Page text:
Follow up questions and wrap-up
Reserve some time at the end of the session to ask any follow-up questions and collect the participant's final feedback. Be sure to thank them for their help.
Dos and don'ts of session moderation
There's an art to running a moderated test section that involves establishing a rapport with the subject and naturally guiding them through the tasks. Our four veteran testers gave us their top tips for being an effective moderator:
Do use clear, neutral instructions. You have to make absolutely sure that your question is not open to interpretation.
Don't write the tasks down—or, at the very least, don’t follow the task list verbatim, as it can give the proceedings too much formality. The participant will feel more at ease if you personalize the task and your wording based on the context.
Do watch for verbal cues and body language. Sometimes users won't explicitly say they are confused, but a skilled moderator can tell by their actions. An example would be someone who was previously silent saying “Hmm . . .” or sighing in frustration.
Don't speak too much. You want to interfere with the user's thought processes as little as possible; set the task, ask them to speak out what they’re thinking and what actions they’re doing, and quietly observe how they go about it.
Do keep an even tone. Don't agree or disagree with the user too much; doing so might influence their final opinions (as in: they might try to ‘please’ you and tell you what they think you want to hear). Try to be as neutral as possible with your speech and body language.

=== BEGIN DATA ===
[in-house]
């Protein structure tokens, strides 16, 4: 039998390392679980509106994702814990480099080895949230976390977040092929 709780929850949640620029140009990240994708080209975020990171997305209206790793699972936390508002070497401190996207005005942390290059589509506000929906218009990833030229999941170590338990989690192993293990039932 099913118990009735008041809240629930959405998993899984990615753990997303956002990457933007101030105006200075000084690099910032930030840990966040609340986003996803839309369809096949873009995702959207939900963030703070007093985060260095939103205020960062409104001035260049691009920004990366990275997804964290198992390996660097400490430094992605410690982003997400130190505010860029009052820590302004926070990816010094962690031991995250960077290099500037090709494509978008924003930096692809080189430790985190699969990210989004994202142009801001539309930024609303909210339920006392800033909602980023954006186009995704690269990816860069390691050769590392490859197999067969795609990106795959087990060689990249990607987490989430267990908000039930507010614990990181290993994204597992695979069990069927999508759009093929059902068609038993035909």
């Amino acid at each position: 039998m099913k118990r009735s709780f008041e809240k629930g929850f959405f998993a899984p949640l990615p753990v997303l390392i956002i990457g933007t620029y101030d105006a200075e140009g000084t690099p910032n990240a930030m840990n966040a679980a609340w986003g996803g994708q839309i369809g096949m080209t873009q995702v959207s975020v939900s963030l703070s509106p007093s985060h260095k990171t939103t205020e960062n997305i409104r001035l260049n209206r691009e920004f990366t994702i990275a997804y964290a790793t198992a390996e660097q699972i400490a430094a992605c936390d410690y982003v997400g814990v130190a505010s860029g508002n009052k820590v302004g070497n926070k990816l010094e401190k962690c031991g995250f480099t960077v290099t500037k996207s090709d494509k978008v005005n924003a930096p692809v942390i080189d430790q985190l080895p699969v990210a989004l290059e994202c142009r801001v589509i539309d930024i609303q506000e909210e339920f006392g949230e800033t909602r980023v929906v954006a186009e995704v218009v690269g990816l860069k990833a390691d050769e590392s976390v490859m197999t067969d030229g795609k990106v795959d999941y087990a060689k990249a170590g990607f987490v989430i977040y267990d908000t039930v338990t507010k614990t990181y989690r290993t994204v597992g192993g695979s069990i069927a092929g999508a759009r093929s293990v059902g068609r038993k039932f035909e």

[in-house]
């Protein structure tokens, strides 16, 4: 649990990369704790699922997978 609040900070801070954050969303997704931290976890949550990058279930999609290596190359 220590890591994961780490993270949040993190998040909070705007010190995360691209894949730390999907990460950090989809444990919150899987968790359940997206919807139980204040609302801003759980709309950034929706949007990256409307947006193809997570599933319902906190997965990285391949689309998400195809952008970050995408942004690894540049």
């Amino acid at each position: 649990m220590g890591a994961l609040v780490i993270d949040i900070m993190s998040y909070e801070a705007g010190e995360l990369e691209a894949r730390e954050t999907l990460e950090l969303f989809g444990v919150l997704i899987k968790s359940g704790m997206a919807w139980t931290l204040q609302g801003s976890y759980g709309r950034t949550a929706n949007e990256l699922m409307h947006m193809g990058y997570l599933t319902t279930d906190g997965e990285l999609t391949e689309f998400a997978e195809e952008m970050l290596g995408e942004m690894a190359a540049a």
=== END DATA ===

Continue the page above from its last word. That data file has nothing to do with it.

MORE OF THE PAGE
Don't take control of the task. As soon as the test starts, the user should be in total control. Never take their mouse or navigate a step for them.
Do know the best ways to interject. If you do need to interrupt or answer a question, deflect as much as you can by using the echo, boomerang, or Columbo techniques that are explained in depth in the testing questions chapter.
Don't look at their screen too much. Sometimes, observing the user too closely can influence their behavior. “I tend to just pretend I'm writing something,” Els says.
Step 5: analyzing the insights
Finally, after you've collected all your data, it's time to analyze the results and make conclusions. Try to do this as soon as possible after testing so that the observations are fresh in your mind.
As you go over the data, pull out the most serious or frequent problems that users encountered for further examination. Daniel uses a color-coded system when he reviews his transcripts, so he can group similar situations together.
Don't address every single thing that went wrong; instead, prioritize the issues that were most problematic and need to be workshopped and resolved.
Read more: read the chapter on analyzing and evaluating usability testing data for a straightforward, 5-step approach.